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Updated: Feb 16, 2021

Don’t Settle When It Comes to Quality in Your Clothing

I can’t begin to tell you how often I've had the conversation with someone about where they’re currently shopping, upon visiting our shop. It’s always puzzling to hear that a someone is willing to spend an abundant amount of money on their cars and watches, but is careless about the quality of their clothing. I read a report the other day that stated, “75% of consumers are shopping at retail shops they know by name.” Now, there are some beautiful menswear companies out there that produce well-fitting garments, but only a select few are truly delivering high quality and craftsmanship to their consumers. There’s nothing more frustrating for me, than to hear how much someone spent on an averagely engineered product. In my experience, I’ve come to believe that there are three factors that are contributing to the mentality of settling when it comes to clothing: convenience; lack of education; and misunderstanding of wardrobe management.

“I don’t want to buy something that expensive just to be worried about ruining it”


I’m sure everyone here is familiar with the phrase “you get what you pay for.” The average guy will spend anywhere between $500-$800 on their suits. The problem with this approach is that you’ll end up spending much more money later down the line, replacing these garments year after year, and the reason being, strictly poor fabrication. Some guys are comfortable with that because dressing well isn’t a high priority in their lifestyle. When I have a new client walk into the store, and I give a quick overview of why they should push to spend a little bit more, for a high-quality garment, I seem to always get the following response: “I don’t want to buy something this expensive, to be worried about ruining it.” I always tell guys, “everything has a risk of being ruined, but with proper care and maintenance, your garments will live a long life.” Anyone who’s ever shopped with me, will tell you that I’ve always encouraged them to bring their clothing back to us for cleaning. The reason being, there’s only one company I trust, to care for our garments that’s linear with the service level we provide. By doing this, we want to make the experience that much more convenient for our clients, rather than sending them on a scavenger hunt for a local cleaner that can service a luxury garment.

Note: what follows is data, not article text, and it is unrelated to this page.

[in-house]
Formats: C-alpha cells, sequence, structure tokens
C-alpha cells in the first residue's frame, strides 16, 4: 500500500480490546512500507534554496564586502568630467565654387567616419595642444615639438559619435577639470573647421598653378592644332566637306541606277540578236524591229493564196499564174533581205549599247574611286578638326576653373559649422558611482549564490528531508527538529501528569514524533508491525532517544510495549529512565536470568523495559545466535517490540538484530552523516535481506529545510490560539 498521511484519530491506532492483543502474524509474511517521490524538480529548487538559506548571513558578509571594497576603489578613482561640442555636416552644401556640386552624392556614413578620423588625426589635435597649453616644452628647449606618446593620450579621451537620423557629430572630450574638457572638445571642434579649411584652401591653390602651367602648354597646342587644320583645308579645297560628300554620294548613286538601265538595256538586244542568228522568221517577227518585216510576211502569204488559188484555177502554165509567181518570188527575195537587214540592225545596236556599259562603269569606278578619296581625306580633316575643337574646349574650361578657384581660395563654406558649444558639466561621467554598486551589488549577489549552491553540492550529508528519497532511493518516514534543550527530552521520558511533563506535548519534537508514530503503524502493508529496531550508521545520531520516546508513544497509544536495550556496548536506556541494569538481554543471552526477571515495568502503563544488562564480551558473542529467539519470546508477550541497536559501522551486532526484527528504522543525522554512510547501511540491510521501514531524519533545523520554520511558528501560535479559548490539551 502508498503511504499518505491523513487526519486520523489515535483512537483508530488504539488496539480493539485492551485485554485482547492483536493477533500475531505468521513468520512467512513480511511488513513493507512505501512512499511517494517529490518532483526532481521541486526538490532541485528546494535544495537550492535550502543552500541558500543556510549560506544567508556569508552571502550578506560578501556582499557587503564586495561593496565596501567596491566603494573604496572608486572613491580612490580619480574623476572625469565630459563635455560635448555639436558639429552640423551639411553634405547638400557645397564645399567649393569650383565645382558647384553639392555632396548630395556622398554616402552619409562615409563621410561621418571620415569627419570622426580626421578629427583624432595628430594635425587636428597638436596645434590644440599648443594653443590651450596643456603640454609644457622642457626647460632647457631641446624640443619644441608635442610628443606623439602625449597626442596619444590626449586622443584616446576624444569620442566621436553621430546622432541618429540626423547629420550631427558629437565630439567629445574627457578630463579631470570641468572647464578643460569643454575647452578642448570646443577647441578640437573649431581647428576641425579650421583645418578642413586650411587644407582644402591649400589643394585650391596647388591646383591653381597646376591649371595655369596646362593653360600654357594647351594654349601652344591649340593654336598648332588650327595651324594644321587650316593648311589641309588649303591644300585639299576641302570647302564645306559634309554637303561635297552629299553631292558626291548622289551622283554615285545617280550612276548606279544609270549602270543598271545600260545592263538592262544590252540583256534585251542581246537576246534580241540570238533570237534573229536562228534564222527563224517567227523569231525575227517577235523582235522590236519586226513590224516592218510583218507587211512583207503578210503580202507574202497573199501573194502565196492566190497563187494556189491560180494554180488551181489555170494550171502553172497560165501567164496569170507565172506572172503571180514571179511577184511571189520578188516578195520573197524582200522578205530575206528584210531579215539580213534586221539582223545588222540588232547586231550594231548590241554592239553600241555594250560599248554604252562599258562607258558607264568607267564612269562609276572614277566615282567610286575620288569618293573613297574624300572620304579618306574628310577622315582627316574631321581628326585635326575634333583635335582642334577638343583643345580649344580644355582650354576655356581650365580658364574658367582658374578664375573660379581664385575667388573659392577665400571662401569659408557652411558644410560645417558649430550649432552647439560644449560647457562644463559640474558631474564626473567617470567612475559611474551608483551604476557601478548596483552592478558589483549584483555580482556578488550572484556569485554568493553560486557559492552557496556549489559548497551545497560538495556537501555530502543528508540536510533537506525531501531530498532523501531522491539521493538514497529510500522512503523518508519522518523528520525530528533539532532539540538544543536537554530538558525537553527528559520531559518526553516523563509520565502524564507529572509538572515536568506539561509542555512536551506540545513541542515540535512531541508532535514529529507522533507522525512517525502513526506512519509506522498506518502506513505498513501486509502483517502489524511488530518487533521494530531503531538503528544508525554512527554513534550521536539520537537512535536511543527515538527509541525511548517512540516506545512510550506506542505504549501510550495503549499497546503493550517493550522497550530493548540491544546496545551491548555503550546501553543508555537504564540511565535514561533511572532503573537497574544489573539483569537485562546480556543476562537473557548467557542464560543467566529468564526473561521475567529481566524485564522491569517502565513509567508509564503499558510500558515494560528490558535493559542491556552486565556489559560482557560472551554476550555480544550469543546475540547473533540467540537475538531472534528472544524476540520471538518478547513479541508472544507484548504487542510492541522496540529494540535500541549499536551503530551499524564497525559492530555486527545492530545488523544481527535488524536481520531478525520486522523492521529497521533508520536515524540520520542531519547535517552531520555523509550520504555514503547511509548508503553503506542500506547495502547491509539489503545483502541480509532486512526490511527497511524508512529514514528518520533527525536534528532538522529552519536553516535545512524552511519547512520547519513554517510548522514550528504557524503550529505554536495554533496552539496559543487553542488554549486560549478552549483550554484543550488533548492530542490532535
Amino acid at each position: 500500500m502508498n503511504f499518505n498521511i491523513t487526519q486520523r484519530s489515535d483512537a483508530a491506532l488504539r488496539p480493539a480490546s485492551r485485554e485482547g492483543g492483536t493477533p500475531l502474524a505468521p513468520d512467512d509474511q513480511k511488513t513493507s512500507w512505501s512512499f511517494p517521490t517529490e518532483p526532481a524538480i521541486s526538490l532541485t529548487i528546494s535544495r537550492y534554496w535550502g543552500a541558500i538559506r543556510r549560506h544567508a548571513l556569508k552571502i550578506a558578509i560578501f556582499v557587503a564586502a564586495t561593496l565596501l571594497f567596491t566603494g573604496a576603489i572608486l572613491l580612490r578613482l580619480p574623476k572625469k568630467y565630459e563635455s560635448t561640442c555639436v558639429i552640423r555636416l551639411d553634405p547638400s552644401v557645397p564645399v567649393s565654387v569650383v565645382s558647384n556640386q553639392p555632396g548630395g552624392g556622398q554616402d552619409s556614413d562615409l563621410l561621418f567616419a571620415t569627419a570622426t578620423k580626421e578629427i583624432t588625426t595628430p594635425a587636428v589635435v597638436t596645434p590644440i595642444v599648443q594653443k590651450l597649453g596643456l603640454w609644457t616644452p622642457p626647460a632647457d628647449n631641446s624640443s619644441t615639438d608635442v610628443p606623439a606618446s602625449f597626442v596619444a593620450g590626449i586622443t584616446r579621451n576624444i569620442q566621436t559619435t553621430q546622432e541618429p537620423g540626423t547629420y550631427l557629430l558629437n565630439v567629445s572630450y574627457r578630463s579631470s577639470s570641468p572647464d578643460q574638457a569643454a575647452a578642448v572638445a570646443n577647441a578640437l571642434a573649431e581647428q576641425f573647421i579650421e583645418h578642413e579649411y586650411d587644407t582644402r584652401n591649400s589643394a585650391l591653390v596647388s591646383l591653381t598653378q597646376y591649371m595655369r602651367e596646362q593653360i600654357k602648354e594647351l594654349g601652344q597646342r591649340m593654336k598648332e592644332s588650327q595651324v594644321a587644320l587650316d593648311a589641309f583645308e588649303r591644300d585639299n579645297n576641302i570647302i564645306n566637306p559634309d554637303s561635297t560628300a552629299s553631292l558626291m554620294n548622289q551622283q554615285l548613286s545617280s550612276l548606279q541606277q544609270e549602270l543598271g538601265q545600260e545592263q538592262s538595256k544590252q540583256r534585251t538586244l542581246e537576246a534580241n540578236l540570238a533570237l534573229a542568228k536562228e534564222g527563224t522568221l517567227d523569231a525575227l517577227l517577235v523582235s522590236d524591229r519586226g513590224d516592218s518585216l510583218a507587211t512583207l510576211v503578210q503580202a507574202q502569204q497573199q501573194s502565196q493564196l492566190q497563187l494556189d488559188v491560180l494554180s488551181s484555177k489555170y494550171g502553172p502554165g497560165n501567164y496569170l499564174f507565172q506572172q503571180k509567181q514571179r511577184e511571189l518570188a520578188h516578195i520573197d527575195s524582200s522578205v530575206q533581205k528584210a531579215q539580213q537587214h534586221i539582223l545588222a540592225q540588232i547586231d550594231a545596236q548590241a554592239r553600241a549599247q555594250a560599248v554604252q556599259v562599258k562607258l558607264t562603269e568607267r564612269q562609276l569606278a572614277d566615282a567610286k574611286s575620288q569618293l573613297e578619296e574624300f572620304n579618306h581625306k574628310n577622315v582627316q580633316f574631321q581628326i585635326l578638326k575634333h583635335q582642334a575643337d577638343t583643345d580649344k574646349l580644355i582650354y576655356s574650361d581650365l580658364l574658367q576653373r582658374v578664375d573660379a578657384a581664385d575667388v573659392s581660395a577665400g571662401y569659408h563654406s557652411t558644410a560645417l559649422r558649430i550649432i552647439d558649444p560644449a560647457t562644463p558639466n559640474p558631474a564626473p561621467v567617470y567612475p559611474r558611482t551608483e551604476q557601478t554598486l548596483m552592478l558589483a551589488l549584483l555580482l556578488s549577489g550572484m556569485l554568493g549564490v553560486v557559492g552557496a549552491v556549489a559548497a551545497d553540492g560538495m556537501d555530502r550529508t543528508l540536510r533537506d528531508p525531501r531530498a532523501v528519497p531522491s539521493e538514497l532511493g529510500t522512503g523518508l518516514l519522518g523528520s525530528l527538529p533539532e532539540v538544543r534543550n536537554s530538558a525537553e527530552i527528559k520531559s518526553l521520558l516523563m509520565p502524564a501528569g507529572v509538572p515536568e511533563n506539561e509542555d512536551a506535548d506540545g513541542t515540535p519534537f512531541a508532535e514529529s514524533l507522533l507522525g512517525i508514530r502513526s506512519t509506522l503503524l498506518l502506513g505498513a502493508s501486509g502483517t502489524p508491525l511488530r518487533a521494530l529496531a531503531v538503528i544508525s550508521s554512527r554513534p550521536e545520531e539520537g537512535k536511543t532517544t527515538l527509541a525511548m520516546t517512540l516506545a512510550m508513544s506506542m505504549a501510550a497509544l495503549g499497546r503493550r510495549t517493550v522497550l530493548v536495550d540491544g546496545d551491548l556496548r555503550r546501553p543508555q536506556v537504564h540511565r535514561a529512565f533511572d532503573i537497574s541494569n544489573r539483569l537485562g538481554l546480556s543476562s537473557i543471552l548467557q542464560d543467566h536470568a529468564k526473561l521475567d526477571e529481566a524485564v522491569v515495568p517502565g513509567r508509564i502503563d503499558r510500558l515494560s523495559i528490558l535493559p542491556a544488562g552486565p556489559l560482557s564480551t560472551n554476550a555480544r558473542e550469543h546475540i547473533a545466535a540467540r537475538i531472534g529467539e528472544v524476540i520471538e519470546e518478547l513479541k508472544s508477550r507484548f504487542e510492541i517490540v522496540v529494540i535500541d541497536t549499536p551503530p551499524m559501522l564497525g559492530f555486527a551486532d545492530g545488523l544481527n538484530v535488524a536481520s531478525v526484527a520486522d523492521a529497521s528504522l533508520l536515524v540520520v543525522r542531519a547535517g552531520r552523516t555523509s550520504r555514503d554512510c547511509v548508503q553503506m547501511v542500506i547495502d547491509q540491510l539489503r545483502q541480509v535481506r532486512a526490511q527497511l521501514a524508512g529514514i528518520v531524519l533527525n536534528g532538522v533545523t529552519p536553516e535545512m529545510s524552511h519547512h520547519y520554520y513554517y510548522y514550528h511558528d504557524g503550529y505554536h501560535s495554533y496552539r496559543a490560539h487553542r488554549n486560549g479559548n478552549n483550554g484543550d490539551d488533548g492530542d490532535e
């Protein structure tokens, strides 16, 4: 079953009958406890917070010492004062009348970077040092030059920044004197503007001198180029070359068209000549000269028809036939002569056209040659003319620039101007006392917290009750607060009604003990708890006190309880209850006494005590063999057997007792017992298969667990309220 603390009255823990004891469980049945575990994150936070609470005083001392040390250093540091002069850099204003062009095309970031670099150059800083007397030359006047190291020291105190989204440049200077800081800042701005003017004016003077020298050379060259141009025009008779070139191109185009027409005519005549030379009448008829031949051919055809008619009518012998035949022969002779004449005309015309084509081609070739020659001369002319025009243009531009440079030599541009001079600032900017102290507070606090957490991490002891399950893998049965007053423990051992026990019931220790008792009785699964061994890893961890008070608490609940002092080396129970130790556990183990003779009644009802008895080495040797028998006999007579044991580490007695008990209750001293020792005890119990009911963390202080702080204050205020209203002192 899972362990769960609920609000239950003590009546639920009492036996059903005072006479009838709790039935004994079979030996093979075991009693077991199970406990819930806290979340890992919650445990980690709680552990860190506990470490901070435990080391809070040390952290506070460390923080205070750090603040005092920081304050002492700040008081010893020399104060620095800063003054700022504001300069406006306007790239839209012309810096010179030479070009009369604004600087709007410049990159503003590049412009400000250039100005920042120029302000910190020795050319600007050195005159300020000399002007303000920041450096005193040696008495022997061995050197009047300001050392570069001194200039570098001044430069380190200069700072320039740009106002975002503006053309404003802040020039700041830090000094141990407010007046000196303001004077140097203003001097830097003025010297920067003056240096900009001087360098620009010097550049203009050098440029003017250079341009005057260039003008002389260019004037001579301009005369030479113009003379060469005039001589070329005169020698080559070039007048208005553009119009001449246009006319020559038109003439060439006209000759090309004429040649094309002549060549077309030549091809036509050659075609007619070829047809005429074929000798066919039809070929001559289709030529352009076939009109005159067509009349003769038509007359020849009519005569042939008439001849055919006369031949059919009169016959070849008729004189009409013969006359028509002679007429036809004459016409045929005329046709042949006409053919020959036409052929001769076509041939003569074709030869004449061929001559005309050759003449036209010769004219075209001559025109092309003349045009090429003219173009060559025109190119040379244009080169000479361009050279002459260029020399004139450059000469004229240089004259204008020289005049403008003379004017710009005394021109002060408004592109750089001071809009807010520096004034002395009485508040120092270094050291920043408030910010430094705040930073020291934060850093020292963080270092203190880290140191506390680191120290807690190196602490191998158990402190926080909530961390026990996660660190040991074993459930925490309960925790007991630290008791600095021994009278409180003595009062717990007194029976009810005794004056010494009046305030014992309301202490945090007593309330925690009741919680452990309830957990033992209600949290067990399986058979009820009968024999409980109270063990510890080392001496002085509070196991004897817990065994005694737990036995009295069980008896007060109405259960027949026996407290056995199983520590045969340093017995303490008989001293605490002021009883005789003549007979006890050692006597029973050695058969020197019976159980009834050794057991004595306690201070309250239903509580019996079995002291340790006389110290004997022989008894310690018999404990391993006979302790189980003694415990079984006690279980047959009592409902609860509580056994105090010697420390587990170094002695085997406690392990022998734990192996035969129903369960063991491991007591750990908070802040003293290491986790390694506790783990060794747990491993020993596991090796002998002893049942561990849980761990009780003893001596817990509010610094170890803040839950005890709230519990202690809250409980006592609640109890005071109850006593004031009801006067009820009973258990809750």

Lack Of Education:

In the service industry, our main priority is to educate our consumer, and to be honest, I don’t think feel like most retailers are providing that. I’ve been into other menswear stores throughout the country and I’ve found that some of the sales staff don’t fully understand their products, and as a consumer it makes me uncomfortable buying their products. The last thing we want is to leave with buyer’s remorse. I always tell my team, when someone walks into our shop, they should leave knowing more than they came in with, regardless of whether they bought or not. The power behind product education allows our customers to engage with us. Often times, people will come into our shops, whether it be Providence or Newport, and will be shocked at the price tag, and they have every right to question us about it. This opportunity allows us to explain the quality and craftsmanship behind the individual brands that we carry in our shop and what makes them unique. I only work with small artisan brands that are rarely attainable within the US market. I’m always sending my team over to the fashion show in Italy in search of something unique and special for our clients that they can’t get anywhere else.

Misunderstanding of Wardrobe Management

There’s always been this mentality with men, that when they go shopping, they need to buy their entire wardrobe that day. I’m not sure how this came about, but that is the wrong way to building a wardrobe. I tell my guys all the time, you should be checking in every quarter (3 months) or so, and pick out either two or three outfits with us. No one should be buying outfits that they’re going to be wearing all year round. The reason why is because (1): your clothing will wear out faster; (2): there’s no way you’ll ever be comfortable as the weather is changing; and (3): your clothing needs a break from time to time. Think of wardrobe management like a gym routine. You wouldn’t go to the gym and work every muscle in your body, for seven straight days would you? If you did that, your body would shut itself down, strictly due to muscle failure. This happens when you refuse your body the allocated time to rest and repair the torn muscle fibers. Similar with clothing that is manufactured with natural fibers, they need a season to rest. Buying seasonal clothing will allow you to extend the life of your wardrobe, and will help regulate our body temperature, keeping us comfortable as the weather changes around us.

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